* 2012 net profit dropped by six percent to 505.5 mln euros
* Figure broadly in line with company’s outlook
* OPAP is key to Greece’s privatisation scheme (Adds figures, updates throughout)
ATHENS, March 7 (Reuters) - Greece’s betting monopoly OPAP , a flagship asset in the country’s privatisation plan, said its 2012 profit fell by six percent.
Greece is stuck in its sixth year of recession after the country hiked taxes and cut wages in return for aid from the European Union and the International Monetary Fund.
Austerity has hurt the country’s appetite for gambling and OPAP’s revenues dropped by 8.9 percent last year to 3.97 billion euros ($5.16 billion).
In a bid to cut its debt the country is selling 33 percent of OPAP. Seven investors including a Chinese conglomerate and a big private equity fund have been short-listed and have until April 5 to submit binding bids.
On Thursday OPAP said its net profit dropped to 505.5 million euros from 537.5 million euros in 2012. The figure was broadly in line with the company’s earlier guidance for net profit of 496 million euros.
OPAP said it will pay a dividend of 0.57 euros a share, down 21 percent compared to the previous year.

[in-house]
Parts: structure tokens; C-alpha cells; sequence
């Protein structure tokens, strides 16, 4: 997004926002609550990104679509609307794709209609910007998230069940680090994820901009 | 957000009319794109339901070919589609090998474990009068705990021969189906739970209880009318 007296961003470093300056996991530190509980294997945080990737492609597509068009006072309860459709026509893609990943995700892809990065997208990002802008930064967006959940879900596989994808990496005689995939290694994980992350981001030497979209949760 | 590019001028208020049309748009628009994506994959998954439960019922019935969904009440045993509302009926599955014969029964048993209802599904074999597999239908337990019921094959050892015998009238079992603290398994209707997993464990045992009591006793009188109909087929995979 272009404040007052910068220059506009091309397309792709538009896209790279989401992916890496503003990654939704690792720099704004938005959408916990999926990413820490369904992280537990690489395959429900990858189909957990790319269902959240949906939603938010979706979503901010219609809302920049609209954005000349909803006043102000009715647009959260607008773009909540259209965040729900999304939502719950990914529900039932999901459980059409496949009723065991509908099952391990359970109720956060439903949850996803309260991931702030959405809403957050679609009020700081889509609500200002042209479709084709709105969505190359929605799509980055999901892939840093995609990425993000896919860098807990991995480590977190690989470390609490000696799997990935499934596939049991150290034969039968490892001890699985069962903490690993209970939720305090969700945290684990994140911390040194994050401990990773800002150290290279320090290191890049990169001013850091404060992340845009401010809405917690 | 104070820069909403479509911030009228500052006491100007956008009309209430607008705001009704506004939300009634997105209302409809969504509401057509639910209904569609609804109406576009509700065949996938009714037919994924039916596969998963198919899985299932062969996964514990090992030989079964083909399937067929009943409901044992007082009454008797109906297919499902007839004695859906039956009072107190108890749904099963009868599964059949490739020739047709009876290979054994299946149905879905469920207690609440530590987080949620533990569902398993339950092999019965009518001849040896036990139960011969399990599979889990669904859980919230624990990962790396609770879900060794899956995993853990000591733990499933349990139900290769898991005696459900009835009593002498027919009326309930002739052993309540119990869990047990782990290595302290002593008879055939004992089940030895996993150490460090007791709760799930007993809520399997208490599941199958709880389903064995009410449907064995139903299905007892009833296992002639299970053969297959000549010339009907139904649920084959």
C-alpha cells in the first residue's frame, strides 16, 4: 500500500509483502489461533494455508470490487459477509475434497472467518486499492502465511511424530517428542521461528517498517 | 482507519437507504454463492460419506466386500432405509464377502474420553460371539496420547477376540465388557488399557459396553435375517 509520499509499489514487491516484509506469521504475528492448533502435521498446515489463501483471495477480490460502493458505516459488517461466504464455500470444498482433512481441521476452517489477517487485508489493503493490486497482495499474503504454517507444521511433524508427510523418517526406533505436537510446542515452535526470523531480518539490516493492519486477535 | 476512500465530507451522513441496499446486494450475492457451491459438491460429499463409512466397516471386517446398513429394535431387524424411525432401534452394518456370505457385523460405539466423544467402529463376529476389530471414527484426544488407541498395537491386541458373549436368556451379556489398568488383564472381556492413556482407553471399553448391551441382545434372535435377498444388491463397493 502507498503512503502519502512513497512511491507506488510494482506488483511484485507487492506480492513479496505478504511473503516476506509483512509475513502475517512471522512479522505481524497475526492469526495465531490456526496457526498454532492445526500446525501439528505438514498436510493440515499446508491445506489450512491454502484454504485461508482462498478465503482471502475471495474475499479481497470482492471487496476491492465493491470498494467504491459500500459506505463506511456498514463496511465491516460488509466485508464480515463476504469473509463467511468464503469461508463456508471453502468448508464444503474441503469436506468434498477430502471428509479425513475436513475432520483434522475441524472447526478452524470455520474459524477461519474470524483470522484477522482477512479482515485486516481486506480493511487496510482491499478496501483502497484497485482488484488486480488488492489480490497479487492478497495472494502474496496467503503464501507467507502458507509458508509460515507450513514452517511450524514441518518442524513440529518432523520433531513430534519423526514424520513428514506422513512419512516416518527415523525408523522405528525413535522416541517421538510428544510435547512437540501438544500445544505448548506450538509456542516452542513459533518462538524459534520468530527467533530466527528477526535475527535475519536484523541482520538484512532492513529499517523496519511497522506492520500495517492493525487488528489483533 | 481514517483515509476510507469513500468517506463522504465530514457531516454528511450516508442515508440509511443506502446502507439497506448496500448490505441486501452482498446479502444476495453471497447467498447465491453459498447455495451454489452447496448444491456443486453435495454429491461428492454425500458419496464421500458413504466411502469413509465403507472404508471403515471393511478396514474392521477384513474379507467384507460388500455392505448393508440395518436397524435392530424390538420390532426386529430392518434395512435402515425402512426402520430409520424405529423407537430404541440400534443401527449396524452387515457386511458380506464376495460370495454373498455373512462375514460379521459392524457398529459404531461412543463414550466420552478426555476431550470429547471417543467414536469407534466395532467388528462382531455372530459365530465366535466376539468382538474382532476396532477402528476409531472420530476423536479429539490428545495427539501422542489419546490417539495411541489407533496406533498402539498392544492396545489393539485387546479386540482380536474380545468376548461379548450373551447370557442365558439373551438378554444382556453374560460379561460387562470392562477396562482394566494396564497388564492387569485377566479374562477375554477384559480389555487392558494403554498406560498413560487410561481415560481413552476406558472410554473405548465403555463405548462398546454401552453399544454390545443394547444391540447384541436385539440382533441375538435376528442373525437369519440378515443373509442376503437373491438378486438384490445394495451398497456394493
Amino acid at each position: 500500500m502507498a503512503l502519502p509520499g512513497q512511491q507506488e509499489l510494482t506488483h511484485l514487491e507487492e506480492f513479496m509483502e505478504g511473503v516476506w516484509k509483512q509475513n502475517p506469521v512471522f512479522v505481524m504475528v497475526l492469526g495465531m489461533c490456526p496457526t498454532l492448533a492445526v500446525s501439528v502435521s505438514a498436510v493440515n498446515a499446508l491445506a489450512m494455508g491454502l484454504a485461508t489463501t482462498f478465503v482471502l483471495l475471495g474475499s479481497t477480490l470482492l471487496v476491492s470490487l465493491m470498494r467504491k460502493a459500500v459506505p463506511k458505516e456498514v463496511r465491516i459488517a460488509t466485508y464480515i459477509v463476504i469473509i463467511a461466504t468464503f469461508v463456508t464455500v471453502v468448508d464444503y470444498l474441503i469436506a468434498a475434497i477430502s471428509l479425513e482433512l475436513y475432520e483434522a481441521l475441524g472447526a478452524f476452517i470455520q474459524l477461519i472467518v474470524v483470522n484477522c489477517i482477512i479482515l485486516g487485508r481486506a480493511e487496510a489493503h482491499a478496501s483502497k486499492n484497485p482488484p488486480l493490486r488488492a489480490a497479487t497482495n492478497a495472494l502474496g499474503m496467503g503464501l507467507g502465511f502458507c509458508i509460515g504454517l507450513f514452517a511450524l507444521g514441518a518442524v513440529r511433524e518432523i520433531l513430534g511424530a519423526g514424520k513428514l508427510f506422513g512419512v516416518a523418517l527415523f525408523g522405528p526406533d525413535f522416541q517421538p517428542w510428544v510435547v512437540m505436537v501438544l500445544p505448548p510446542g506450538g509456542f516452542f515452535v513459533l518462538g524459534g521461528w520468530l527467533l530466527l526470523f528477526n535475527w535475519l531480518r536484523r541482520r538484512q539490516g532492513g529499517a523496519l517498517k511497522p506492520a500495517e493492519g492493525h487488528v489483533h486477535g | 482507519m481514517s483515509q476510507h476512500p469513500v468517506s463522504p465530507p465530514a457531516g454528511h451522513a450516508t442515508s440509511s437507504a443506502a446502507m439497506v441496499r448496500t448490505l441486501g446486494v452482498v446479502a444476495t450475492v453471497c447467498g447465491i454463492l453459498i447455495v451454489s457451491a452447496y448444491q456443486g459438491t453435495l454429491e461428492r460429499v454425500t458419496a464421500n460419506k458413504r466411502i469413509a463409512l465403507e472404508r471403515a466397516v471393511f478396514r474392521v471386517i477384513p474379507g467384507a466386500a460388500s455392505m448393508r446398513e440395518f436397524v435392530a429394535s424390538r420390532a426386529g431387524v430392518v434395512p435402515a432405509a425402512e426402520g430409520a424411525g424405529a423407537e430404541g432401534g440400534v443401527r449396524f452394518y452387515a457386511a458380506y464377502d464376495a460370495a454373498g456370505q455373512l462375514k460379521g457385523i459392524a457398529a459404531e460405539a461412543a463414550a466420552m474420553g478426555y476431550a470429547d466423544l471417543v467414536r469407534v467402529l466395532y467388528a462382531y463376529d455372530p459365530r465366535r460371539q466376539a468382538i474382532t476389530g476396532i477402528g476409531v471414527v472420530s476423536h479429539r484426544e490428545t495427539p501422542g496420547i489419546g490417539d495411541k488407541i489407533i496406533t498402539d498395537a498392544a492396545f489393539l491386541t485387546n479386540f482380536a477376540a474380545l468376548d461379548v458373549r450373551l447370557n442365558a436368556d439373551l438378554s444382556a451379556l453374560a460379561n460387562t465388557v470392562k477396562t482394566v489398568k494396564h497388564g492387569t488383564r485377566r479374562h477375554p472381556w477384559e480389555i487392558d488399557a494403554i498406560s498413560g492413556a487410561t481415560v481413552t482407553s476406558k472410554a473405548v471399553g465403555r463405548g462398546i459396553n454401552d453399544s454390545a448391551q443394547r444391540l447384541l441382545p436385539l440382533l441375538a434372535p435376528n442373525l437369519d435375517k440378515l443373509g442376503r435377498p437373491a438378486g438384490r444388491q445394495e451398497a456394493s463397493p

In a presentation of its 2013-2022 business plan to potential investors last month, OPAP said its net profit was likely to drop 77 percent to 116 million euros in 2013, due to higher taxes and investment.
OPAP, the fourth largest betting firm in Europe based on its market value of 2.2 billion euros, has the monopoly in sports betting until 2020 and in lotteries until 2030. It also holds the exclusive right to operate video lottery terminals in the country.
It plans to roll-out new gaming halls to house its first 16,500 video lotteries and start offering online betting in 2014.
The stock has gained 29 percent since the start of the year, outperforming a gain of six percent for the Athens Stock Exchange index and bringing it back to the level it was trading at 12 months ago.
$1 = 0.7692 euros Reporting by Angeliki Koutantou; Editing by Elaine Hardcastle